Israel’s targeting of the media is constant and is hardly a sign of democracy. It regularly raids offices of Palestinian radio and TV stations and confiscates equipment. The 2017 World Press Freedom Index placed Israel 91st out of 180 countries, way behind many Western-style democracies that it claims to emulate including Germany (16), France (39), UK (40) and the US (43). Palestine was ranked 135th.

During assaults on Gaza, Israel deliberately attacked buildings housing media channels, which caused damage and casualties. Israel’s most recent attack on the media came during the recent coverage of protests and Israeli army violence at Al-Aqsa. The Israeli Prime Minister threatened to close Al Jazeera’s offices accusing its journalists of “inciting violence,” a claim the Qatari owned network strongly rejects.

In recent months Israel has escalated its war on freedom of speech both at home and abroad, particularly in relation to proponents of the BDS movement. While it generally claims the movement is ineffective, it has appointed Gilad Erdan as minister for strategic affairs to combat individuals and organisations that pursue this tactic for pressuring Israel.

At the 2016 Yediot Achronot conference which attacked BDS, Israel’s transport minister Yisrael Katz called for the “civil targeted killing” of BDS leaders like Omar Barghouti. Thankfully, Barghouti is still alive but he was banned from travelling abroad for a period of time and was recently arrested on allegations of tax evasion, which he denied.

Israel has also turned its attention to critics abroad. In March 2017 the Knesset passed a law that would empower the immigration authorities to deny proponents of the BDS movement abroad entry to Israel. Commenting on the new law Erdan said “the rules of the game have changed,” and that organisations seeking to harm Israel’s “national security” through boycotts would be denied entry to the country.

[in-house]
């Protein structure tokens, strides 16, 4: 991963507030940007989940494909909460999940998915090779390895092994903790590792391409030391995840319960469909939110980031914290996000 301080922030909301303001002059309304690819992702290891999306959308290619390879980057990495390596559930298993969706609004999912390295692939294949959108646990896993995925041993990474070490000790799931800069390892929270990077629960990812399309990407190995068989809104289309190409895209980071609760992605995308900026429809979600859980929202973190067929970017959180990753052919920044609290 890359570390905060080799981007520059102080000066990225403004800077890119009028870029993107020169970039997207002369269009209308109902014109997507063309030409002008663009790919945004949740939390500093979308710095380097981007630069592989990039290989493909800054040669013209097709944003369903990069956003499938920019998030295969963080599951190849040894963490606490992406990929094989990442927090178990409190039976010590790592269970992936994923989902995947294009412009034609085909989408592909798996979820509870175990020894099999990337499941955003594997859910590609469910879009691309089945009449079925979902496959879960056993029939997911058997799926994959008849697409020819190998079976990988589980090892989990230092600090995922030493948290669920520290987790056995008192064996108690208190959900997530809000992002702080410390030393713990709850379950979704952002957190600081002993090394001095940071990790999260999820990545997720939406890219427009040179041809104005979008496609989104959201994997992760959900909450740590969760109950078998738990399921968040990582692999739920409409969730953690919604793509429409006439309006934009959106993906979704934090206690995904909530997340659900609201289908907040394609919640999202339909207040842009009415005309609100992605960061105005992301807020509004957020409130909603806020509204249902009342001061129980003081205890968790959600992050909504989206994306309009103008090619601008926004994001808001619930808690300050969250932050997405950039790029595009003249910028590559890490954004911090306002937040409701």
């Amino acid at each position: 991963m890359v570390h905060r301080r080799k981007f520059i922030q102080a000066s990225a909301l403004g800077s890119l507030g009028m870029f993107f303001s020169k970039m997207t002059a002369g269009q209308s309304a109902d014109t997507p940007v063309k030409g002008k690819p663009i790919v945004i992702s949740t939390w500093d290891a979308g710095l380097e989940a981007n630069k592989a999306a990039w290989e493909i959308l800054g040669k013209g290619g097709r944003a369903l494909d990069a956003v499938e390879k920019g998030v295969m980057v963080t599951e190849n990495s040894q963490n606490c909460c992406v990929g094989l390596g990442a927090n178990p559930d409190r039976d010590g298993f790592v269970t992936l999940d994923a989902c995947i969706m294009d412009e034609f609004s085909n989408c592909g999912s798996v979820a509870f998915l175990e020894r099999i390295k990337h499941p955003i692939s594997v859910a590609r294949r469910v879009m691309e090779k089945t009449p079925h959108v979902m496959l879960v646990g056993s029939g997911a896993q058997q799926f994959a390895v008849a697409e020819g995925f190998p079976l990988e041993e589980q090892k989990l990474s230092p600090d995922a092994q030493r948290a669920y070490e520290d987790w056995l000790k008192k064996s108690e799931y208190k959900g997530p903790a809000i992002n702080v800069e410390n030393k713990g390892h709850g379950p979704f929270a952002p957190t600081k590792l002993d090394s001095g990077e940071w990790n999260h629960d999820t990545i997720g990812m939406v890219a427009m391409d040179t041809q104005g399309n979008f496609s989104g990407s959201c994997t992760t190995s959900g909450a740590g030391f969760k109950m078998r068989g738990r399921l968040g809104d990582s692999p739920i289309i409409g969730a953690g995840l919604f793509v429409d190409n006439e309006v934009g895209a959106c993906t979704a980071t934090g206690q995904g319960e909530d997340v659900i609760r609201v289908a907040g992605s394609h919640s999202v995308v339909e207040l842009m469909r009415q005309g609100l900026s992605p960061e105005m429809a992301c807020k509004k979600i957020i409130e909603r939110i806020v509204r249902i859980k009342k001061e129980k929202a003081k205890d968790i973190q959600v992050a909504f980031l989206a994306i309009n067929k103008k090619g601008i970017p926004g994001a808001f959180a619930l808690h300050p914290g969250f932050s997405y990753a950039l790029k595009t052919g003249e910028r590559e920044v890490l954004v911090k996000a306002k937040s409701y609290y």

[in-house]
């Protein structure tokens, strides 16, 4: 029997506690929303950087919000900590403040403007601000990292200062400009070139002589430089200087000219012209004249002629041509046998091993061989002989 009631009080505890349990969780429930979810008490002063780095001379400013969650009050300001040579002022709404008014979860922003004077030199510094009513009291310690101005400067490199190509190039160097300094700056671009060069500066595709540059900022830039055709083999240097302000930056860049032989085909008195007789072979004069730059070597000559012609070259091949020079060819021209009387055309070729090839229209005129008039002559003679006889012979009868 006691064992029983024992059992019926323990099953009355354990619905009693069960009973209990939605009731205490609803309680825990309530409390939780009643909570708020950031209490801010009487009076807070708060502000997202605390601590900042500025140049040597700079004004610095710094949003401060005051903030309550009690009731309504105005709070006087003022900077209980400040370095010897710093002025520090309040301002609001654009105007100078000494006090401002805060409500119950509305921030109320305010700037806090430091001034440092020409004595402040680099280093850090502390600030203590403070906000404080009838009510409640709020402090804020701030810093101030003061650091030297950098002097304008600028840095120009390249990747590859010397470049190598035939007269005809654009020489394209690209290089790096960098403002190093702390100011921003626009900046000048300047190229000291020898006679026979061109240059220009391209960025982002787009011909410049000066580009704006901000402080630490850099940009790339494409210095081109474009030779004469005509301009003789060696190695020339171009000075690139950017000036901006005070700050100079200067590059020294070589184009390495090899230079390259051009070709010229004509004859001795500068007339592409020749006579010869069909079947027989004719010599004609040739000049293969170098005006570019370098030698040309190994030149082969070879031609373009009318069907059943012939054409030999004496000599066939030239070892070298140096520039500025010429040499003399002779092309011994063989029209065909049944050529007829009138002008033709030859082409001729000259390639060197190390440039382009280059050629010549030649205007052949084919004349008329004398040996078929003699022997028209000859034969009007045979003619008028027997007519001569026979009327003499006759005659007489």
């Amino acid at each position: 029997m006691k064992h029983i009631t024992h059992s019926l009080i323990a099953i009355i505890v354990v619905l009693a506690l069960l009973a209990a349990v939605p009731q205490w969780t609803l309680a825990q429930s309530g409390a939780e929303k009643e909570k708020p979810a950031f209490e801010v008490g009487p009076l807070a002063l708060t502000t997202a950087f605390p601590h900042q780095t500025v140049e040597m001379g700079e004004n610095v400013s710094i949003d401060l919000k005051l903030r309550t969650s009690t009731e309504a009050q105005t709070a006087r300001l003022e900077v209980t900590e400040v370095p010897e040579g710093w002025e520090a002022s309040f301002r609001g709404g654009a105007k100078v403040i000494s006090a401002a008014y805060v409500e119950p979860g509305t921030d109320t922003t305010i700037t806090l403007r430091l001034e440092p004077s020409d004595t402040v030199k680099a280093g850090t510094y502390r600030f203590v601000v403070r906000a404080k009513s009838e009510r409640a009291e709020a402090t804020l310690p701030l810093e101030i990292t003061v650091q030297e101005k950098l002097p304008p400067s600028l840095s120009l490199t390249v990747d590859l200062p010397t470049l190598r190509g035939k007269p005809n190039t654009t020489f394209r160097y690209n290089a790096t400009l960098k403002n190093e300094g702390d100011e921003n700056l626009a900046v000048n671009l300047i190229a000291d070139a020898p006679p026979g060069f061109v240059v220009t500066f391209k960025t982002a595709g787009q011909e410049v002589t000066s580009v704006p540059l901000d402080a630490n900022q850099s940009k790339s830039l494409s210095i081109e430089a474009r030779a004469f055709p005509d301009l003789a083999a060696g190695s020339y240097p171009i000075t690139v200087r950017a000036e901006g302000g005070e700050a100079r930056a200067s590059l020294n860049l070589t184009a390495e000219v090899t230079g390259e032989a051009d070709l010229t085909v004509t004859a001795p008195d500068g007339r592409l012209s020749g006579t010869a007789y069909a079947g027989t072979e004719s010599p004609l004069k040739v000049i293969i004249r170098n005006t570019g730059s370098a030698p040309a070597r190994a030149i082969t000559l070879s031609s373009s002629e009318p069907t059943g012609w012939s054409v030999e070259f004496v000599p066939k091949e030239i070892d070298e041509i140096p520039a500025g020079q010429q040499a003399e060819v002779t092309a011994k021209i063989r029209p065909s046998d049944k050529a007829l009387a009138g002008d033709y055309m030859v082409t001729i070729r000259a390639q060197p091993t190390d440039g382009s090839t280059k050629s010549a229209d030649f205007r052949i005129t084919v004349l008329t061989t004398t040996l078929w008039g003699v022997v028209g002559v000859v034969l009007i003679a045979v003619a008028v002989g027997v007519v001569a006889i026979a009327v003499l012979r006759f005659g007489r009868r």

A few days after the law was passed Chair of the Palestine Solidarity Campaign (PSC), Hugh Lanning, was denied entry to Israel. A few days later I was travelling with my wife and son to visit family in East Jerusalem when I was also denied entry. This was particularly ironic given it is the year Britain plans to celebrate the centenary of the Balfour Declaration.

The first question I was asked during my interrogation was whether I had heard of the new BDS law. I believed that I was denied entry because of my role in PSC where I am a member of the executive committee, and our promotion of BDS. I did wonder at the time whether the law would be applied equally to Jews holding foreign passports and residing abroad who supported BDS or a more limited boycott of the illegal settlements.

When campaign director for Code Pink, Ariel Gold, made it into Israel recently I noted that a Jewish supporter of Palestinian rights and of BDS had been allowed in. However, she was ‘outed’ in the press and accused of “tricking” her way into the country, which she denied. She is now worried about being denied entry in the future.

At least Gold made it to Tel Aviv. On the 23 July Jewish Rabbi Alissa Wise and two other faith leaders were not allowed to board a flight to Tel Aviv by Lufthansa on the orders of Israel. Wise is from Jewish Voice for Peace. It’s important to remember that Israel has a Law of Return for Jews but denies the right of return to Palestinians.

Israel’s borders extend as far as it wants them to and in Alissa’s case they extended all the way to Washington and will be coming to an airport near you if critics of Israel decide to visit. Israel has developed criterion for entry denial and will demand that airlines deny boarding to individuals in their country of departure.